The Cass discussions with an audience drawn from a range of backgrounds explored the role of regulation regarding ethical behaviour in the global economy. Two very influential pieces of regulation are the US Foreign Corrupt Practices Act 1977 and the recently introduced UK Bribery Act 2010. Well intentioned, these attempt to project western ideas of ethical behaviour into all the export markets with whom the developed nations hope to do business. Similarly, through the various pieces of money laundering legislation, the west attempts to keep out the ill-gotten gains of corrupt trading.
The senior lawyer took the view that, in line with his optimism about good ethical practice progressively being adopted globally, these laws would become less of a problem for exporters. In any case, they were the law and had to be obeyed. His perception and hope, as a supporter of principles-based regulation, was that regulators were starting to see the dangers of companies complying with rules rather than the intentions behind the rules.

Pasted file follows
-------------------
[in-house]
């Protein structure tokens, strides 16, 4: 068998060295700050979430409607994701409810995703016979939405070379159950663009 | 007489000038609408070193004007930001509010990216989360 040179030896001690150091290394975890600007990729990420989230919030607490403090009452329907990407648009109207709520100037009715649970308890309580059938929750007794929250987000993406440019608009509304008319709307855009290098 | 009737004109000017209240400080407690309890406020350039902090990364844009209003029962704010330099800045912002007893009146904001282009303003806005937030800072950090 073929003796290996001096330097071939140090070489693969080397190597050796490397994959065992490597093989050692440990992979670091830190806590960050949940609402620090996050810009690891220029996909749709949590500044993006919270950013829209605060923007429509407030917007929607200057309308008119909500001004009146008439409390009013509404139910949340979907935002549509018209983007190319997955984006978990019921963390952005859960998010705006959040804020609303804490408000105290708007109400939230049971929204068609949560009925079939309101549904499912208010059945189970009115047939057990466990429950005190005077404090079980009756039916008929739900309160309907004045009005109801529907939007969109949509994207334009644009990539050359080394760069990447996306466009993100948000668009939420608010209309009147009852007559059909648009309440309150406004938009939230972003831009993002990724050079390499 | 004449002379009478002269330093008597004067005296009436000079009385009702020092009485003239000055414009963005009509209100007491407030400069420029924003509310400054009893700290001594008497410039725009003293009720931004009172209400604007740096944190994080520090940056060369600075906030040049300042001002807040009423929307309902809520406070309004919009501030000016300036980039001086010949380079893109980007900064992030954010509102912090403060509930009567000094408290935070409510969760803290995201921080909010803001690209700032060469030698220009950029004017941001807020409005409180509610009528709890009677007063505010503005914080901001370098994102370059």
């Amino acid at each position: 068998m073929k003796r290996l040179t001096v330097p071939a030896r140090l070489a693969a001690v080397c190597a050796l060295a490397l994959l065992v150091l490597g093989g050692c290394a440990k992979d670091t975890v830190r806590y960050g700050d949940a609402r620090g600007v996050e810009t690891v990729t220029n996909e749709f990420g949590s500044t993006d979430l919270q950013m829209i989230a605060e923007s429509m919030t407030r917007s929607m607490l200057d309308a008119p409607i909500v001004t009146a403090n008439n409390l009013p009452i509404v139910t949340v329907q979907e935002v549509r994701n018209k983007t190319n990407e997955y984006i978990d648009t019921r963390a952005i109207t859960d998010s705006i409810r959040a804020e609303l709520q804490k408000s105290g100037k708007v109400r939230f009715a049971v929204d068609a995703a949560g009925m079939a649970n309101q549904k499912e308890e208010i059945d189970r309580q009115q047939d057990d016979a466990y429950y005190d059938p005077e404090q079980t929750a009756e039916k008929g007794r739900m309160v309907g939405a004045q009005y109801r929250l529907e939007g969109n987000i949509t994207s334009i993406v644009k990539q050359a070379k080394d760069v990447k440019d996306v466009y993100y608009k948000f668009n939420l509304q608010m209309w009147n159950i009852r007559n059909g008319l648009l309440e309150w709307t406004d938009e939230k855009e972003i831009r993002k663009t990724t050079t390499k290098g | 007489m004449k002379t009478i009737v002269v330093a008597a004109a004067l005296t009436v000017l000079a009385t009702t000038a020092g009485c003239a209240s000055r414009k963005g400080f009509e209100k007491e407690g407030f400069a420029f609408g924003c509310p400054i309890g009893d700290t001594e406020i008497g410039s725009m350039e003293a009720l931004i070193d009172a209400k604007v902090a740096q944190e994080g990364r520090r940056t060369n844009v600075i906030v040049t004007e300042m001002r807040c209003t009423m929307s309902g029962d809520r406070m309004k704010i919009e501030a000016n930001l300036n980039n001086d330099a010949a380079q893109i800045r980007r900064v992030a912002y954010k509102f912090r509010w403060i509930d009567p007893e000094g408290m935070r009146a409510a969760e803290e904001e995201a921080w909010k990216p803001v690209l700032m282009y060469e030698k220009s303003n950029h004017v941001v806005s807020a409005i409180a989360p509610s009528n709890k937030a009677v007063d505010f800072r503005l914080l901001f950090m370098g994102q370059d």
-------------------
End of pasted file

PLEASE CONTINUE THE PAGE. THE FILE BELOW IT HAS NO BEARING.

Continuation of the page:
However, differing views were expressed about the appropriateness of imposing one culture’s values on another. For instance, it was suggested that one country’s “bribery” might be regarded as another country’s “welfare state” in that payments made to leaders would be (at least partially) used to look after extended families in the absence of a state welfare system. Certainly it seems questionable to make the statement that “morals change but ethics don’t” as was put forward to defend projecting western values globally, supported by the force of law.